Cannabis use during pregnancy: Are we at the verge of defining a “fetal cannabis spectrum disorder”?

S. Schreiber, C. G. Pick

Research output: Contribution to journalArticlepeer-review


Cannabis is probably the drug most commonly used globally since ancient times. Following the trend of legalization of access to cannabis in several Western countries, its use has increased in North America over the past few years. In spite of warnings of the potential hazards associated with in-utero exposure to cannabis, approximately 10% of pregnant women in an American study reported using cannabis in recent years, and most of them on a daily basis. Significant effects of prenatal cannabis exposure have been found on children's sleep, cognitive functions (memory and scholastic skills), as well as on executive (frontal lobe) functions (reasoning, attention, impulsivity, and motivation), and affective (depression) and anxiety symptoms throughout the stages of development. Following the presentation of two case vignettes, we integrate the published information on outcomes of maternal use of cannabis during pregnancy on the developing fetus and the “soft” neurological deficits and neuro-behavioral disturbances manifested by them from early childhood and evolving to peaks in adolescence. Taken together, these data serve to define what we call a heretofore unspecified “fetal cannabis spectrum disorder”.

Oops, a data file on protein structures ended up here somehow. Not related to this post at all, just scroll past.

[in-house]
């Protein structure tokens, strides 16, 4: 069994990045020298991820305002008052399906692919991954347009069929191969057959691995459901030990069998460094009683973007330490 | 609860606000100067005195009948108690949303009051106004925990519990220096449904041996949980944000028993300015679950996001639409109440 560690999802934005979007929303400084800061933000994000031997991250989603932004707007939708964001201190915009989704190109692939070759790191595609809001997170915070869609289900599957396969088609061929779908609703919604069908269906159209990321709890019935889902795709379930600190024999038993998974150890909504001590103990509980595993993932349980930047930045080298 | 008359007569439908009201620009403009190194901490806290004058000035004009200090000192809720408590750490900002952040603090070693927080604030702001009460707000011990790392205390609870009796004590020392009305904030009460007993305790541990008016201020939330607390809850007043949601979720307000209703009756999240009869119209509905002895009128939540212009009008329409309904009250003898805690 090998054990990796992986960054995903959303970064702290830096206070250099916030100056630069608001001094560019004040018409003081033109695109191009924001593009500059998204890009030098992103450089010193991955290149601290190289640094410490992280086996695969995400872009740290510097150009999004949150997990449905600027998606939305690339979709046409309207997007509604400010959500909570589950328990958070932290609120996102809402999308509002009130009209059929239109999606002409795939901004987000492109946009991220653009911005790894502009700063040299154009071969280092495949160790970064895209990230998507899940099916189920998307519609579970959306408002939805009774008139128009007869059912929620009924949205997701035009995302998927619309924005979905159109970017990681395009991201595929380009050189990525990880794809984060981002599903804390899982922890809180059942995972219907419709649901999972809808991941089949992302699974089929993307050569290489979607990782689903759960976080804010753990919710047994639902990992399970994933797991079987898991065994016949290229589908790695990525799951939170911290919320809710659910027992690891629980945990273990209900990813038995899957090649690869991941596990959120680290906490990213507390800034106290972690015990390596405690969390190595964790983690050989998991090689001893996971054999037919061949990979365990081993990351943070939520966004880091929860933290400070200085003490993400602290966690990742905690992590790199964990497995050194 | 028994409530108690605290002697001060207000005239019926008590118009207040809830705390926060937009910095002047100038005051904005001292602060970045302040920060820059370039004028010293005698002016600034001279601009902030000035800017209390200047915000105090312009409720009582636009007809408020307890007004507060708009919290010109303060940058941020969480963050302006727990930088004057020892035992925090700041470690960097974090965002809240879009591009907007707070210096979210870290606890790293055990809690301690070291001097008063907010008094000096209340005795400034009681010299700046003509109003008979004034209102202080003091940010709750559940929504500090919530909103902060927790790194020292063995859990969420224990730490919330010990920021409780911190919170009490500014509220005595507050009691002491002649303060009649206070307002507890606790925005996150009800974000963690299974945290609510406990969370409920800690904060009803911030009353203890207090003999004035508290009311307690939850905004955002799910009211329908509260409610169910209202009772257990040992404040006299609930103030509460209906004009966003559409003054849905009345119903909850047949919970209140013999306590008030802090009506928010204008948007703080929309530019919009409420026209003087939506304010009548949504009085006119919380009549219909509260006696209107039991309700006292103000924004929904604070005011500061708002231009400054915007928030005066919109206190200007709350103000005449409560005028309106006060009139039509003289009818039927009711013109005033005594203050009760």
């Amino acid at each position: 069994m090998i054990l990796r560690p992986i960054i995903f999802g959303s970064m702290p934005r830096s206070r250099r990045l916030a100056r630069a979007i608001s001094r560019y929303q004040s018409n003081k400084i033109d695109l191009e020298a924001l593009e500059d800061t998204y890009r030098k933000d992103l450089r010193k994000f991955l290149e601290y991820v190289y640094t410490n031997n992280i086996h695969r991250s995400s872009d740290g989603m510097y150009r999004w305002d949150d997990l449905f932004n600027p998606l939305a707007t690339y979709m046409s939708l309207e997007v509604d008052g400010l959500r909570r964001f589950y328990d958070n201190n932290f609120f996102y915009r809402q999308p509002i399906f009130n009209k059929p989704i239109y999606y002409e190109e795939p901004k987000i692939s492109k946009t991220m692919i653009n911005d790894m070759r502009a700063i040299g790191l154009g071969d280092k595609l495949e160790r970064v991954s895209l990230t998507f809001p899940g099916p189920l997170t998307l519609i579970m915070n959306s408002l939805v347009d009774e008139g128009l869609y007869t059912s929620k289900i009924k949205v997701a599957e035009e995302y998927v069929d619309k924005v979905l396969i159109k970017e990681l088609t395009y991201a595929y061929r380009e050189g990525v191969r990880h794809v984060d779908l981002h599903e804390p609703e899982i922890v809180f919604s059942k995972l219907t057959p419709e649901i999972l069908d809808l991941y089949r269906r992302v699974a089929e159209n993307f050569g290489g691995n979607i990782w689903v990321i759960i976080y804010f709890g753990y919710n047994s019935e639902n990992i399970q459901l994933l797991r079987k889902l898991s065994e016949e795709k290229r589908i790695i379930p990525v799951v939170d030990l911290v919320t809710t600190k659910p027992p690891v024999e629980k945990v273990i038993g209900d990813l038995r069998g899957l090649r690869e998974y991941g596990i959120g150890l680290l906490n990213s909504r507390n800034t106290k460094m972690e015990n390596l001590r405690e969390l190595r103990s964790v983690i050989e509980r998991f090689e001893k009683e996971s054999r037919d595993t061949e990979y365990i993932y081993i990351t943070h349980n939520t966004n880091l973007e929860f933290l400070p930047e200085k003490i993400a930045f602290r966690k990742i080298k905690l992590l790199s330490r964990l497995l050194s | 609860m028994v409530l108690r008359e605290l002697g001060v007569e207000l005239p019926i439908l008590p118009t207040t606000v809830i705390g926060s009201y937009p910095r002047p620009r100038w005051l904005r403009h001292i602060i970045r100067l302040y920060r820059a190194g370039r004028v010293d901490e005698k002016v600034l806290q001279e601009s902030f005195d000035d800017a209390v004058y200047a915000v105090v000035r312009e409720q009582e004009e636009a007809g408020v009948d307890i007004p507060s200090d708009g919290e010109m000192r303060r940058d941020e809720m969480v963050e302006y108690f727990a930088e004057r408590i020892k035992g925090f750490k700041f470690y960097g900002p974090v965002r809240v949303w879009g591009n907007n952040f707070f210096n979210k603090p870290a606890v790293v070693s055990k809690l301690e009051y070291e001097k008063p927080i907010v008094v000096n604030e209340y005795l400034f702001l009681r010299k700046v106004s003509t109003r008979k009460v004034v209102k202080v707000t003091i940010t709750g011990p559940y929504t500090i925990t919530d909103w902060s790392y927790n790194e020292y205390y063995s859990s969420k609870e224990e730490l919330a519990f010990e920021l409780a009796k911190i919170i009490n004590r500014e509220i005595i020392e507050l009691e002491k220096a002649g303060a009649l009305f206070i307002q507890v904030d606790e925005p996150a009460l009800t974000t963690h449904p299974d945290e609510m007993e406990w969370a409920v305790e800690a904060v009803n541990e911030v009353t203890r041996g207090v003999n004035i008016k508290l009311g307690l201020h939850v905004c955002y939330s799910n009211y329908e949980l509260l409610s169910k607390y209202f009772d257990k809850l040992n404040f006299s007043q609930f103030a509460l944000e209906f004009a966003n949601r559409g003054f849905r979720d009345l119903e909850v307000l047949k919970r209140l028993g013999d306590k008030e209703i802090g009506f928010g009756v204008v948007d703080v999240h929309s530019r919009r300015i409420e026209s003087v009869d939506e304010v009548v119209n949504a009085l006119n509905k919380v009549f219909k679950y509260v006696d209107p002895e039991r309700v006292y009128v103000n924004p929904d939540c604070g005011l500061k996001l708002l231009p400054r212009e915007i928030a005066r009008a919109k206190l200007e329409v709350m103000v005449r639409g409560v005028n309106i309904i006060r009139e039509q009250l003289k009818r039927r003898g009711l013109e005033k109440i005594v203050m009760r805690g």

Original languageEnglish
Pages (from-to)53-55
Number of pages3
JournalMedical Hypotheses
StatePublished - Mar 2019


  • Cannabis
  • Fetal cannabis spectrum disorder
  • Neuro-developmental disorders
  • Pregnancy
  • Psychiatric manifestations


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